Saturday, April 2, 2016
The Manitoba Liberal campaign is a hot mess. Here's why. #mbpoli
In a campaign where one of the most unpopular governments in modern history is running for re-election, the Manitoba Liberals under leader Rana Bokhari are sure trying their darnedest to fail at capitalizing on that fact.
I have been involved and followed campaigns for eight years now, so I feel I can reliably say that the current campaign being run by the Liberals is one of the worst I've seen.
Poor vetting of candidates started off the crisis, with social media gaffes, candidates disqualified for violating election laws, candidates saying stupid things, and just fresh off the presses, a standing candidate who was allowed to run despite a 2002 conviction for assault.
Add on top of that the fact that the party failed to organize a full slate of candidates in the election, running only in 52 out of 57 constituencies, and I know that at least two prospective candidates didn't gain enough signatures to get on the ballot in time. This is not a simple issue to brush off - Bokhari insisted she would run a full slate yet failed to, despite having momentum from the federal win and having ample time to get candidates in place (the election date was well known in advance). It speaks to the lack of organization and internal momentum within the campaign, a damning enough concern without noting that the supposedly worse off NDP easily found a full slate, including some star candidates.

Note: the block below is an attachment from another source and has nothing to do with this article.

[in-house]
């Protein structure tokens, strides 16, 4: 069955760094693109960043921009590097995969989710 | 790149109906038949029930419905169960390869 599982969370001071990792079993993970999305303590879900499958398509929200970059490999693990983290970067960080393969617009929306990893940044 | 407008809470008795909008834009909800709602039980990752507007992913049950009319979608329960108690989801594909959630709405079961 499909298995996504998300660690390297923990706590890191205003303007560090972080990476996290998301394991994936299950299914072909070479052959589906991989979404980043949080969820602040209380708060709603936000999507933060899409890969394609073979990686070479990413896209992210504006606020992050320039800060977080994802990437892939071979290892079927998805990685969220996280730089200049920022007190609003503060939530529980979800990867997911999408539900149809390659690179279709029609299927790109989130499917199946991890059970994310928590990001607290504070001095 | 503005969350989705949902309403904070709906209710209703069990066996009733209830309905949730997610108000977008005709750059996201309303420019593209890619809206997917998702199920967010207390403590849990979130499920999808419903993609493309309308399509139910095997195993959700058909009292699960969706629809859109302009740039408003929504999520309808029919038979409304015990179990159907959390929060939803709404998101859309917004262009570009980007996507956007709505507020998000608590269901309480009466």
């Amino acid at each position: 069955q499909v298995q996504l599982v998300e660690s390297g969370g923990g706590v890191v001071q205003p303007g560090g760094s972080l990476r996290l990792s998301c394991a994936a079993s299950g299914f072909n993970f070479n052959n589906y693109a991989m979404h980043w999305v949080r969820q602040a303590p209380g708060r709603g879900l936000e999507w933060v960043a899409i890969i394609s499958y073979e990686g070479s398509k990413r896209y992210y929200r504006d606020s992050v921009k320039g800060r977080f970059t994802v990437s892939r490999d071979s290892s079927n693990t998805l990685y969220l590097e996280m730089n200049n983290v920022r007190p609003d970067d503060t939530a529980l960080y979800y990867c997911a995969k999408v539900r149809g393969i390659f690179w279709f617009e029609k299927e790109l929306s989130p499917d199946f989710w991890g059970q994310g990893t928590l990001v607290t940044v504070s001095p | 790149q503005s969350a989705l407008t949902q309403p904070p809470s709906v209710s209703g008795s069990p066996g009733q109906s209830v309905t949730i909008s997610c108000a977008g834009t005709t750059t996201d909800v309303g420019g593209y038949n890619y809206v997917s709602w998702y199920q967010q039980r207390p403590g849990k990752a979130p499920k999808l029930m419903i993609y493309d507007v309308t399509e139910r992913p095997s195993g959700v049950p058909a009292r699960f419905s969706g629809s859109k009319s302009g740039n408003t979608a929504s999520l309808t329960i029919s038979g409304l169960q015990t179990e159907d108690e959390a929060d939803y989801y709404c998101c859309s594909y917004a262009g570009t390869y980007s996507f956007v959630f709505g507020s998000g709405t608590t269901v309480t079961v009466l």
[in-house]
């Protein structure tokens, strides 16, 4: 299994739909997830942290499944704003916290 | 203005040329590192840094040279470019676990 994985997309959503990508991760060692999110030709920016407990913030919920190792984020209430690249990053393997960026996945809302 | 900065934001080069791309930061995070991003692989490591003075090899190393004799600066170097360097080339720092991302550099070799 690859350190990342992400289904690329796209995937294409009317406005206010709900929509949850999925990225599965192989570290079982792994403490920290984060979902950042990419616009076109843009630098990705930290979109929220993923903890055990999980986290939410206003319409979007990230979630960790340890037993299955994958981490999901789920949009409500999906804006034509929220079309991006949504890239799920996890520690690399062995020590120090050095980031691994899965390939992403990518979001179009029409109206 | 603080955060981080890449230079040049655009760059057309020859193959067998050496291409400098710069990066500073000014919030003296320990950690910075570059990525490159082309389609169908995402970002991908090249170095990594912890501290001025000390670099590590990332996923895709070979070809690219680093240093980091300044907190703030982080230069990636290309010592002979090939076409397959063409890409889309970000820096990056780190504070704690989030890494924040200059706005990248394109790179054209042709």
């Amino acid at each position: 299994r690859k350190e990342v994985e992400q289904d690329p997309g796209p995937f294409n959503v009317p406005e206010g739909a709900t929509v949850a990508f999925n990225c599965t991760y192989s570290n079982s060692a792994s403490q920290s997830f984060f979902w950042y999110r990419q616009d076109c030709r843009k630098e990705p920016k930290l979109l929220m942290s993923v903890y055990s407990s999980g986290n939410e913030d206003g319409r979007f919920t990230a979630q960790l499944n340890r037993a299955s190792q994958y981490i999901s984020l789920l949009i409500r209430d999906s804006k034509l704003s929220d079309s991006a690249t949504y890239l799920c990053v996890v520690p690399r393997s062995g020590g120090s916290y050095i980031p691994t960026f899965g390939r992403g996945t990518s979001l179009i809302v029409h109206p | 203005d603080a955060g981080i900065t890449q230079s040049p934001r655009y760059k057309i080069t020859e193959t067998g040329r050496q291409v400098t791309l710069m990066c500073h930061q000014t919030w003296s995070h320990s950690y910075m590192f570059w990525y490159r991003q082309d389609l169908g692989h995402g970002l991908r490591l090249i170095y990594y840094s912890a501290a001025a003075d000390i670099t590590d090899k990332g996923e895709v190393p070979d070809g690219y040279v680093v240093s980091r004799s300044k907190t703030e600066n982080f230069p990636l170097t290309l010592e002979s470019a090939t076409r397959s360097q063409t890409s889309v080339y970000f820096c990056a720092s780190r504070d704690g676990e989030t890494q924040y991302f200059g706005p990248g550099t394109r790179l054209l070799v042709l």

Worst. Platform. Ever.
Then there is the platform and the messaging that goes with it. This is probably the worst of it, and only partly because it reinforces the theme of the Liberals flailing about without cause.
"Its time for meaningful change" and "Believe in a better Manitoba" are nice sounding slogans, but they have to be backed up by something. The Liberal platform amounts to a pot luck of costly promises (some of them repeated multiple times). While, sure, they're generally all positive, they fail to form a coherent message of where the party wants to take Manitoba.
Compare and contrast the Liberal's hefty bag of policies and meaningless message of change versus the open but strict message of the NDP ("because everyone matters") and the fluffy but direct message of the PCs ("Better Plan. Better Manitoba.").